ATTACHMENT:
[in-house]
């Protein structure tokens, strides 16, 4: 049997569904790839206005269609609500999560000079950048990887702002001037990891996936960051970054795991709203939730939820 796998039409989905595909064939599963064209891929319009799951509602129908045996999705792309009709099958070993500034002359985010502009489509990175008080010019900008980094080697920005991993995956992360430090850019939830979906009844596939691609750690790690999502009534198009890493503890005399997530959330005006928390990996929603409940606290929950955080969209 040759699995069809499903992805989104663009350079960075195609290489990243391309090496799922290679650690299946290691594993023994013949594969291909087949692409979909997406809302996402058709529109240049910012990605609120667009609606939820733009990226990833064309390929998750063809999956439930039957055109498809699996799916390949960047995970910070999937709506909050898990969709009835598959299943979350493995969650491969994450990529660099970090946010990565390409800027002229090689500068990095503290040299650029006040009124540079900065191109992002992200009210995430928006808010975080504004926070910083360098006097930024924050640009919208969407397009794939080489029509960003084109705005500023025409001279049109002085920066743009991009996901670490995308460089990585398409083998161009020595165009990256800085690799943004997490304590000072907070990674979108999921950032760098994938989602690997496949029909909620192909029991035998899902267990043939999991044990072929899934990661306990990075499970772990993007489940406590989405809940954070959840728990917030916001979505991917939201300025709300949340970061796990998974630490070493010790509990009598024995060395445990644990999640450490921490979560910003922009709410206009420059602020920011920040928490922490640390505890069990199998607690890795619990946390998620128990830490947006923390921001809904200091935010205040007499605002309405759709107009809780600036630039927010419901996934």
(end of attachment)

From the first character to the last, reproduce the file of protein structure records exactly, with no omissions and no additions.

[in-house]
């Protein structure tokens, strides 16, 4: 049997569904790839206005269609609500999560000079950048990887702002001037990891996936960051970054795991709203939730939820 796998039409989905595909064939599963064209891929319009799951509602129908045996999705792309009709099958070993500034002359985010502009489509990175008080010019900008980094080697920005991993995956992360430090850019939830979906009844596939691609750690790690999502009534198009890493503890005399997530959330005006928390990996929603409940606290929950955080969209 040759699995069809499903992805989104663009350079960075195609290489990243391309090496799922290679650690299946290691594993023994013949594969291909087949692409979909997406809302996402058709529109240049910012990605609120667009609606939820733009990226990833064309390929998750063809999956439930039957055109498809699996799916390949960047995970910070999937709506909050898990969709009835598959299943979350493995969650491969994450990529660099970090946010990565390409800027002229090689500068990095503290040299650029006040009124540079900065191109992002992200009210995430928006808010975080504004926070910083360098006097930024924050640009919208969407397009794939080489029509960003084109705005500023025409001279049109002085920066743009991009996901670490995308460089990585398409083998161009020595165009990256800085690799943004997490304590000072907070990674979108999921950032760098994938989602690997496949029909909620192909029991035998899902267990043939999991044990072929899934990661306990990075499970772990993007489940406590989405809940954070959840728990917030916001979505991917939201300025709300949340970061796990998974630490070493010790509990009598024995060395445990644990999640450490921490979560910003922009709410206009420059602020920011920040928490922490640390505890069990199998607690890795619990946390998620128990830490947006923390921001809904200091935010205040007499605002309405759709107009809780600036630039927010419901996934």